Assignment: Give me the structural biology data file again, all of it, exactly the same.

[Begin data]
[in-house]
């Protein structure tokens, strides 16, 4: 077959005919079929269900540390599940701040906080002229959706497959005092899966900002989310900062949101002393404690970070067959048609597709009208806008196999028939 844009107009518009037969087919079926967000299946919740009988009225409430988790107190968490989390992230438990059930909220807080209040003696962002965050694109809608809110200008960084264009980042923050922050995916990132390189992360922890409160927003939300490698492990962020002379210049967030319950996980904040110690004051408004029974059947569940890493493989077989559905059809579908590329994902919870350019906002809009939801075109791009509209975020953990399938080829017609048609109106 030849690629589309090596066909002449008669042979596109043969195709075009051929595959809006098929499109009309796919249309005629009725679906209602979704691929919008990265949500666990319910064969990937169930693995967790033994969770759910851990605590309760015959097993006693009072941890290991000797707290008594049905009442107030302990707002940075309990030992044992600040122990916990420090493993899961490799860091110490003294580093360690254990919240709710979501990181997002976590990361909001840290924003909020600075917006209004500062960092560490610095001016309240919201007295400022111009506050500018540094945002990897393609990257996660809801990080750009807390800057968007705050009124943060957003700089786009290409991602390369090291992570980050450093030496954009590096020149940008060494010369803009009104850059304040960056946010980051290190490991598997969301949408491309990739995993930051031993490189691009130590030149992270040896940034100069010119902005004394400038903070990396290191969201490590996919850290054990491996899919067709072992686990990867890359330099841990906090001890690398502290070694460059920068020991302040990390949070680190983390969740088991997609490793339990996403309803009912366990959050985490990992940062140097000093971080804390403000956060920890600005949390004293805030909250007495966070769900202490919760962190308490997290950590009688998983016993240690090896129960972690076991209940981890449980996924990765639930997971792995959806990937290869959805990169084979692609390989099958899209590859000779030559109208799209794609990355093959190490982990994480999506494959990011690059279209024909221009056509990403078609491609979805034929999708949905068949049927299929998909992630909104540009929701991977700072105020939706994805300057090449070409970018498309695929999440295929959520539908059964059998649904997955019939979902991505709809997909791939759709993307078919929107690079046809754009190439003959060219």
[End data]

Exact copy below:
[in-house]
């Protein structure tokens, strides 16, 4: 077959005919079929269900540390599940701040906080002229959706497959005092899966900002989310900062949101002393404690970070067959048609597709009208806008196999028939 844009107009518009037969087919079926967000299946919740009988009225409430988790107190968490989390992230438990059930909220807080209040003696962002965050694109809608809110200008960084264009980042923050922050995916990132390189992360922890409160927003939300490698492990962020002379210049967030319950996980904040110690004051408004029974059947569940890493493989077989559905059809579908590329994902919870350019906002809009939801075109791009509209975020953990399938080829017609048609109106 030849690629589309090596066909002449008669042979596109043969195709075009051929595959809006098929499109009309796919249309005629009725679906209602979704691929919008990265949500666990319910064969990937169930693995967790033994969770759910851990605590309760015959097993006693009072941890290991000797707290008594049905009442107030302990707002940075309990030992044992600040122990916990420090493993899961490799860091110490003294580093360690254990919240709710979501990181997002976590990361909001840290924003909020600075917006209004500062960092560490610095001016309240919201007295400022111009506050500018540094945002990897393609990257996660809801990080750009807390800057968007705050009124943060957003700089786009290409991602390369090291992570980050450093030496954009590096020149940008060494010369803009009104850059304040960056946010980051290190490991598997969301949408491309990739995993930051031993490189691009130590030149992270040896940034100069010119902005004394400038903070990396290191969201490590996919850290054990491996899919067709072992686990990867890359330099841990906090001890690398502290070694460059920068020991302040990390949070680190983390969740088991997609490793339990996403309803009912366990959050985490990992940062140097000093971080804390403000956060920890600005949390004293805030909250007495966070769900202490919760962190308490997290950590009688998983016993240690090896129960972690076991209940981890449980996924990765639930997971792995959806990937290869959805990169084979692609390989099958899209590859000779030559109208799209794609990355093959190490982990994480999506494959990011690059279209024909221009056509990403078609491609979805034929999708949905068949049927299929998909992630909104540009929701991977700072105020939706994805300057090449070409970018498309695929999440295929959520539908059964059998649904997955019939979902991505709809997909791939759709993307078919929107690079046809754009190439003959060219």